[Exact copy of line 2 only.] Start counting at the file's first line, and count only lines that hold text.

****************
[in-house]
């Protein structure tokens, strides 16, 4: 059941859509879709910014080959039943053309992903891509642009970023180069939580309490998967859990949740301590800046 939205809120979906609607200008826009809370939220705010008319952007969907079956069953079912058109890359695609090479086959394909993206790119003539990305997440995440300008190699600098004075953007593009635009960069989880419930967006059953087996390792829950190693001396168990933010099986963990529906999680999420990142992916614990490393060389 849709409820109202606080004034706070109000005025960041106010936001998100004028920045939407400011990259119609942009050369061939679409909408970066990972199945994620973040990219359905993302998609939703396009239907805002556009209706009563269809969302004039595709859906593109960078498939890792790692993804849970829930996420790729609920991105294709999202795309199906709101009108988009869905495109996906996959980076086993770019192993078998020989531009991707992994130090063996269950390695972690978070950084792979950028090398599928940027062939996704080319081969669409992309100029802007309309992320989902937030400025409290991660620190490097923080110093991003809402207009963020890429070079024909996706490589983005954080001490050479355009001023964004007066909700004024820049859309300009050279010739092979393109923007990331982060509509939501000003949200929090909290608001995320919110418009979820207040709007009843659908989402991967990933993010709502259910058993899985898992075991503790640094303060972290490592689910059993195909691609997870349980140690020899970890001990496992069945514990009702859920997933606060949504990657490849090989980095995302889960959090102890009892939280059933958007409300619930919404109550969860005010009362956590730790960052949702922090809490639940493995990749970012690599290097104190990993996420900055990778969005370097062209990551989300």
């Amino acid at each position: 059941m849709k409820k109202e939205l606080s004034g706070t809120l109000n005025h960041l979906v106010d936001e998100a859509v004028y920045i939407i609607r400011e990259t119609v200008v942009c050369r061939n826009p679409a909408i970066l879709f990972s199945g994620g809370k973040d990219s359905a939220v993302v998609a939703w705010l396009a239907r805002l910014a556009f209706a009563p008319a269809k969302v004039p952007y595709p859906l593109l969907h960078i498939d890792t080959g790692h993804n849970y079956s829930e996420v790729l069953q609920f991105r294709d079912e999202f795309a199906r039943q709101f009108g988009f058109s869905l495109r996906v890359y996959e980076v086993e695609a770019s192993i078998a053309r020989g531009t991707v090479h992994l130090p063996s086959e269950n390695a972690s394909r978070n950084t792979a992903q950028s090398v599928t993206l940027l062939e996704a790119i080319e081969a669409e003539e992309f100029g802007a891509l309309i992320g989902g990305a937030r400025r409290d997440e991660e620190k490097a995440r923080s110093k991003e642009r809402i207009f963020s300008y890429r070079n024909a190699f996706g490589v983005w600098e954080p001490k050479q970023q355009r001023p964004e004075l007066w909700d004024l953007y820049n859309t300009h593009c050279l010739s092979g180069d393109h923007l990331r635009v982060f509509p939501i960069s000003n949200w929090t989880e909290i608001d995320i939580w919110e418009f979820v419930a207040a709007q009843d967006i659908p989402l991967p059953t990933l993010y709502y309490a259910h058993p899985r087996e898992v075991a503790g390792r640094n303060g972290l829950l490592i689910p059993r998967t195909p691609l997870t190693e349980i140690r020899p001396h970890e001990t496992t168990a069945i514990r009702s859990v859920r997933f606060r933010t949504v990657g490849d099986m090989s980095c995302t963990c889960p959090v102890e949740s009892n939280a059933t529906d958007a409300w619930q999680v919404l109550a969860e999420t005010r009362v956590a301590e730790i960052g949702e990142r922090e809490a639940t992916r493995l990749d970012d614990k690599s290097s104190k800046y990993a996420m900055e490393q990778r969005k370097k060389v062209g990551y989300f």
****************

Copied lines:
């Protein structure tokens, strides 16, 4: 059941859509879709910014080959039943053309992903891509642009970023180069939580309490998967859990949740301590800046 939205809120979906609607200008826009809370939220705010008319952007969907079956069953079912058109890359695609090479086959394909993206790119003539990305997440995440300008190699600098004075953007593009635009960069989880419930967006059953087996390792829950190693001396168990933010099986963990529906999680999420990142992916614990490393060389 849709409820109202606080004034706070109000005025960041106010936001998100004028920045939407400011990259119609942009050369061939679409909408970066990972199945994620973040990219359905993302998609939703396009239907805002556009209706009563269809969302004039595709859906593109960078498939890792790692993804849970829930996420790729609920991105294709999202795309199906709101009108988009869905495109996906996959980076086993770019192993078998020989531009991707992994130090063996269950390695972690978070950084792979950028090398599928940027062939996704080319081969669409992309100029802007309309992320989902937030400025409290991660620190490097923080110093991003809402207009963020890429070079024909996706490589983005954080001490050479355009001023964004007066909700004024820049859309300009050279010739092979393109923007990331982060509509939501000003949200929090909290608001995320919110418009979820207040709007009843659908989402991967990933993010709502259910058993899985898992075991503790640094303060972290490592689910059993195909691609997870349980140690020899970890001990496992069945514990009702859920997933606060949504990657490849090989980095995302889960959090102890009892939280059933958007409300619930919404109550969860005010009362956590730790960052949702922090809490639940493995990749970012690599290097104190990993996420900055990778969005370097062209990551989300």